Keratoconus is a progressive eye disease in which the normally round cornea thins and begins to bulge into a cone-like shape. This cone shape deflects light as it enters the eye on its way to the light-sensitive retina, causing distorted vision. Keratoconus can occur in one or both eyes and appears in the teens or early twenties.
As a progressive eye disease, it may progress for 10-20 years and then slow or stabilize. Further progression of the disease may require surgery including transplantation of the cornea. But if keratoconus is successfully managed with a variety of clinical and surgical techniques, there will be little or no impairment to the patient's quality of life. A person who has progressive nearsightedness and irregular astigmatism should visit an ophthalmologist if she/he also experiences additional problems with blurred vision. Lack of knowledge often creates fear. Patients should learn all about this condition. They should ask questions and discuss their concern with doctors and others who have keratoconus. From an emotional and psychological standpoint, it is important to understand the nature of keratoconus.
The weakening of the corneal tissue that leads to keratoconus may be due to an imbalance of enzymes within the cornea. This imbalance makes the cornea more susceptible to oxidative damage from compounds called free radicals, causing it to weaken and bulge forward.
Genetic predisposition, overexposure to ultraviolet rays from the sun, excessive eye rubbing and a history of poorly fit contact lenses can be also risk factors.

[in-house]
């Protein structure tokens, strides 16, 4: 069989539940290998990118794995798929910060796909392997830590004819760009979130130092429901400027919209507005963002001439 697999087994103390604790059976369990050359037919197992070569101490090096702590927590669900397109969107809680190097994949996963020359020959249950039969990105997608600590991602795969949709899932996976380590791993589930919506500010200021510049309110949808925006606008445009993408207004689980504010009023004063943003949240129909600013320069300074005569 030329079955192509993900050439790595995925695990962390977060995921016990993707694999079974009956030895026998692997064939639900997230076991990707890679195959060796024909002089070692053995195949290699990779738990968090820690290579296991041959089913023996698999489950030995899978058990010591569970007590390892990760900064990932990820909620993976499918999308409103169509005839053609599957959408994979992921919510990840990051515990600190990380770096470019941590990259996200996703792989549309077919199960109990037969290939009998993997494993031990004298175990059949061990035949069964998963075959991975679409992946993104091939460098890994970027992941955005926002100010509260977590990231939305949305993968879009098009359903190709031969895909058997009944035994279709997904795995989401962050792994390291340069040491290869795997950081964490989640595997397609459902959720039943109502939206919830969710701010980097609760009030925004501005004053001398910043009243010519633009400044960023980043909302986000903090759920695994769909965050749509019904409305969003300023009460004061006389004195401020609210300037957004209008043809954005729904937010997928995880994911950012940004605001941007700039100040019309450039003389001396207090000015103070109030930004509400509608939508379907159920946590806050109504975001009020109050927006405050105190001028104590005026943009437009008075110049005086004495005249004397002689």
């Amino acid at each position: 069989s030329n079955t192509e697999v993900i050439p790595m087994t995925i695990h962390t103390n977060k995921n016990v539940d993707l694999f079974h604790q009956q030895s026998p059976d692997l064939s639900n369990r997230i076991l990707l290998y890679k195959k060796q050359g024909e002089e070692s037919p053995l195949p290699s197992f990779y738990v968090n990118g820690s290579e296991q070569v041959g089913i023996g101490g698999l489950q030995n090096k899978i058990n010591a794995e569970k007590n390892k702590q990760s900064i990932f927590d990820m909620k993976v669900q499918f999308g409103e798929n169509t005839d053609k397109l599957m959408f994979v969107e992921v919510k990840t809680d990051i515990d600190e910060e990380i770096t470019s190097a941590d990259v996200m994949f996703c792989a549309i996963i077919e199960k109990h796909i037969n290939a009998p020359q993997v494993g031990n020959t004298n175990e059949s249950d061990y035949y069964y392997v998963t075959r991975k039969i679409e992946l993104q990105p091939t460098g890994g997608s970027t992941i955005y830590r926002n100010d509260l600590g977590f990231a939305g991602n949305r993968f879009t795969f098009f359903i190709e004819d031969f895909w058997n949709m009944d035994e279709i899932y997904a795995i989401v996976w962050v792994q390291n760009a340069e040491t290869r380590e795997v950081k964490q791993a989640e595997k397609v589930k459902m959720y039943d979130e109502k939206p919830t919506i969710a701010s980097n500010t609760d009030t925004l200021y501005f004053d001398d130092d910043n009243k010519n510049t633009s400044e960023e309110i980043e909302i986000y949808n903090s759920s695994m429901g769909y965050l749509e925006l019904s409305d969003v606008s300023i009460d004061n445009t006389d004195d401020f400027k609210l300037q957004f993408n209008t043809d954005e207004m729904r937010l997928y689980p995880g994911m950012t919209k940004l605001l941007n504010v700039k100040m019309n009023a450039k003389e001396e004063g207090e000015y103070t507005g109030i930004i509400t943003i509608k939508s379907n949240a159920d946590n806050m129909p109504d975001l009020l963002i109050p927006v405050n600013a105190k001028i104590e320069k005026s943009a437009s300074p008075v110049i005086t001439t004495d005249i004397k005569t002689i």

13% of patients have other family members with the disease.
Keratoconus can be difficult to detect, because it usually develops so slowly. However, in some cases, it may proceed rapidly. As the cornea becomes more irregular in shape, it causes progressive nearsightedness and irregular astigmatism to develop, creating additional problems with distorted and blurred vision. Glare and light sensitivity also may be noticed. Keratoconic patients often have prescription changes every time they visit their eye care practitioner. It's not unusual to have a delayed diagnosis of keratoconus, if the practitioner is not familiar with the early-stage symptoms of the disease.
The eye examination may proceed to measurement of the localised curvature of the cornea with a manual keratometer with detection of irregular astigmatism suggesting a possibility of keratoconus.
A more definitive diagnosis can be obtained using corneal topography, in which an automated instrument projects the illuminated pattern onto the cornea and determines its topology from analysis of the digital image. The topographical map indicates any distortions or scarring in the cornea.
In the early stages, vision can be corrected with glasses or regular soft contact but as disease progresses they are not able to correct the distortion caused by the irregular corneal surface and more complex contact lens designs are required.
Rigid Gas Permeable contact lense s are primary option for correcting keratoconus vision. The rigid lens masks the underlying irregular cornea and functions as the new refractive surface of the eye, with the tear film filling in the space between the back of the contact lens and the front of the eye.
There is no one “best” lens for keratoconus. The “best lens” is the one that fits your eye, corrects your vision and is comfortable to wear.
Recently tiny plastic inserts are placed just under the eye's surface in the periphery of the cornea and help re-shape the cornea for clearer vision. Several studies also showed that Intacs can improve visual and also have the advantage of being removable and exchangeable. The surgical procedure takes only about 10 minutes. Intacs might delay but can't prevent a corneal transplant if keratoconus continues to progress.
Some people with keratoconus can't tolerate a rigid contact lens, or they reach the point where contact lenses or other therapies no longer provide acceptable vision. The last remedy to be considered may be a cornea transplant. Over 90 per cent of corneal transplants done for keratoconus continue to allow good vision at five years post-transplant. But even after a transplant, you most likely will need glasses or contact lenses for clear vision